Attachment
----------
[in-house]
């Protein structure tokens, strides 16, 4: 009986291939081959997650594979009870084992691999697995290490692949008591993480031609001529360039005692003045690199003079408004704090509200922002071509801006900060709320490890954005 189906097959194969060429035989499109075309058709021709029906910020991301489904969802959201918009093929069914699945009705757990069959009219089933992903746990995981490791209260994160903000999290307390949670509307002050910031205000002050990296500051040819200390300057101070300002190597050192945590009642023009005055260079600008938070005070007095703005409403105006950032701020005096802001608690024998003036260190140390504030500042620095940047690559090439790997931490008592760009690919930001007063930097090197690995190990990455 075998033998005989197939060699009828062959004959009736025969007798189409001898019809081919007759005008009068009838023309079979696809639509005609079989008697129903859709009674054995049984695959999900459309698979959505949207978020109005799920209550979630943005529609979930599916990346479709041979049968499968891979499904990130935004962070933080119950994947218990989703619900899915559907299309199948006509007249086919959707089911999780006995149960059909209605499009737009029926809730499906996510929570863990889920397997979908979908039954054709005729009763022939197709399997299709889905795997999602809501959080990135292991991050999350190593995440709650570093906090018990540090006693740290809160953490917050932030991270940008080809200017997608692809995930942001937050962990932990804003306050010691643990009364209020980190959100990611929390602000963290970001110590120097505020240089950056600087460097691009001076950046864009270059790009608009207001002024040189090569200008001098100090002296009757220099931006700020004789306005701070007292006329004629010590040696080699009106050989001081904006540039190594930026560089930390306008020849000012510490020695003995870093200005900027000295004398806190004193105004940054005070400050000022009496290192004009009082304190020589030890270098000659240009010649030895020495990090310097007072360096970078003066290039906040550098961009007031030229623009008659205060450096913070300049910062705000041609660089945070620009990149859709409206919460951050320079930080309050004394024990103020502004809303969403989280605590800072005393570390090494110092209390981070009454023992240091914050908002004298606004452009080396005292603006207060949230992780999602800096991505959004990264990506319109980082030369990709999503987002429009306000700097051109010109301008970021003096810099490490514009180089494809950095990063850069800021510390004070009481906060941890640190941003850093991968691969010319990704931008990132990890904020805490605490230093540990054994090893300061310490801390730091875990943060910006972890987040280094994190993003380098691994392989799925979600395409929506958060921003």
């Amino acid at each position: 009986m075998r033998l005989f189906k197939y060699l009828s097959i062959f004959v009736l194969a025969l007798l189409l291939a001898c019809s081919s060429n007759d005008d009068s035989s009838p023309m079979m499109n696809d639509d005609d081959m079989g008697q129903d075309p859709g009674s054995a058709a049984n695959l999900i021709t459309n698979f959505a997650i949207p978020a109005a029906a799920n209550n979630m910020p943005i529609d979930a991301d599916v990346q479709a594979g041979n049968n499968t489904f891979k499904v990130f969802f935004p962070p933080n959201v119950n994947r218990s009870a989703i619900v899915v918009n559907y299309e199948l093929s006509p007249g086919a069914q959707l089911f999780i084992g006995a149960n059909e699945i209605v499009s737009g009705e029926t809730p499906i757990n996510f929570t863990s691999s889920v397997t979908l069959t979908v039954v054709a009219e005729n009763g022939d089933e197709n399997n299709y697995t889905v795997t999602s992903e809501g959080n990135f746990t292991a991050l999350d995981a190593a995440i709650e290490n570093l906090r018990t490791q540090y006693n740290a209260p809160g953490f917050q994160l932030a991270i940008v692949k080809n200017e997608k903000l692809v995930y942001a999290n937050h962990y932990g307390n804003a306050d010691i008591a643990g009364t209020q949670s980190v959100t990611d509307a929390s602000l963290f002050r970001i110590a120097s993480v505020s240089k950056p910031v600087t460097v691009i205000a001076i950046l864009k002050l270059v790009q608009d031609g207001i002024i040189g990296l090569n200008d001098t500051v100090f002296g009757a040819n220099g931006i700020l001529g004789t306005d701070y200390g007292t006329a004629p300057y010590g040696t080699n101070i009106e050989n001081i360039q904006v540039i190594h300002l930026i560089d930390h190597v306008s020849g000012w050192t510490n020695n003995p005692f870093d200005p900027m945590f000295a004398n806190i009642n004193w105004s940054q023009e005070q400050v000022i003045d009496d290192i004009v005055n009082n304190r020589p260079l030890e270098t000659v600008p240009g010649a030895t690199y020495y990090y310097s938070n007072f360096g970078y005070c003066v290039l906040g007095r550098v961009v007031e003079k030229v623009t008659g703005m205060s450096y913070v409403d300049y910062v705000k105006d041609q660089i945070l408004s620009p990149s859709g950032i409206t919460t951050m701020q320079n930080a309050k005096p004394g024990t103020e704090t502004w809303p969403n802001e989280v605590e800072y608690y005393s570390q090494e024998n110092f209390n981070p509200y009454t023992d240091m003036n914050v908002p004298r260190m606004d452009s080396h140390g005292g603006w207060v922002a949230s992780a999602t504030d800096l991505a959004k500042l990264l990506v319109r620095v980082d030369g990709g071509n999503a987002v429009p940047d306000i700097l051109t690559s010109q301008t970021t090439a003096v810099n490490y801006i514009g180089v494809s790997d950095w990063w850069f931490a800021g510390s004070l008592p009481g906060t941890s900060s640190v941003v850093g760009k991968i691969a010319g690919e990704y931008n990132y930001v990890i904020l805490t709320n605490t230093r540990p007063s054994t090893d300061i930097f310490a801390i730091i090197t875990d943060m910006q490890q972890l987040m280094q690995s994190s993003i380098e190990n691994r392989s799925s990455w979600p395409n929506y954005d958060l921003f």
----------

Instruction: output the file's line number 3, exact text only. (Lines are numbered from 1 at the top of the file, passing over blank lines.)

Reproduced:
């Amino acid at each position: 009986m075998r033998l005989f189906k197939y060699l009828s097959i062959f004959v009736l194969a025969l007798l189409l291939a001898c019809s081919s060429n007759d005008d009068s035989s009838p023309m079979m499109n696809d639509d005609d081959m079989g008697q129903d075309p859709g009674s054995a058709a049984n695959l999900i021709t459309n698979f959505a997650i949207p978020a109005a029906a799920n209550n979630m910020p943005i529609d979930a991301d599916v990346q479709a594979g041979n049968n499968t489904f891979k499904v990130f969802f935004p962070p933080n959201v119950n994947r218990s009870a989703i619900v899915v918009n559907y299309e199948l093929s006509p007249g086919a069914q959707l089911f999780i084992g006995a149960n059909e699945i209605v499009s737009g009705e029926t809730p499906i757990n996510f929570t863990s691999s889920v397997t979908l069959t979908v039954v054709a009219e005729n009763g022939d089933e197709n399997n299709y697995t889905v795997t999602s992903e809501g959080n990135f746990t292991a991050l999350d995981a190593a995440i709650e290490n570093l906090r018990t490791q540090y006693n740290a209260p809160g953490f917050q994160l932030a991270i940008v692949k080809n200017e997608k903000l692809v995930y942001a999290n937050h962990y932990g307390n804003a306050d010691i008591a643990g009364t209020q949670s980190v959100t990611d509307a929390s602000l963290f002050r970001i110590a120097s993480v505020s240089k950056p910031v600087t460097v691009i205000a001076i950046l864009k002050l270059v790009q608009d031609g207001i002024i040189g990296l090569n200008d001098t500051v100090f002296g009757a040819n220099g931006i700020l001529g004789t306005d701070y200390g007292t006329a004629p300057y010590g040696t080699n101070i009106e050989n001081i360039q904006v540039i190594h300002l930026i560089d930390h190597v306008s020849g000012w050192t510490n020695n003995p005692f870093d200005p900027m945590f000295a004398n806190i009642n004193w105004s940054q023009e005070q400050v000022i003045d009496d290192i004009v005055n009082n304190r020589p260079l030890e270098t000659v600008p240009g010649a030895t690199y020495y990090y310097s938070n007072f360096g970078y005070c003066v290039l906040g007095r550098v961009v007031e003079k030229v623009t008659g703005m205060s450096y913070v409403d300049y910062v705000k105006d041609q660089i945070l408004s620009p990149s859709g950032i409206t919460t951050m701020q320079n930080a309050k005096p004394g024990t103020e704090t502004w809303p969403n802001e989280v605590e800072y608690y005393s570390q090494e024998n110092f209390n981070p509200y009454t023992d240091m003036n914050v908002p004298r260190m606004d452009s080396h140390g005292g603006w207060v922002a949230s992780a999602t504030d800096l991505a959004k500042l990264l990506v319109r620095v980082d030369g990709g071509n999503a987002v429009p940047d306000i700097l051109t690559s010109q301008t970021t090439a003096v810099n490490y801006i514009g180089v494809s790997d950095w990063w850069f931490a800021g510390s004070l008592p009481g906060t941890s900060s640190v941003v850093g760009k991968i691969a010319g690919e990704y931008n990132y930001v990890i904020l805490t709320n605490t230093r540990p007063s054994t090893d300061i930097f310490a801390i730091i090197t875990d943060m910006q490890q972890l987040m280094q690995s994190s993003i380098e190990n691994r392989s799925s990455w979600p395409n929506y954005d958060l921003f």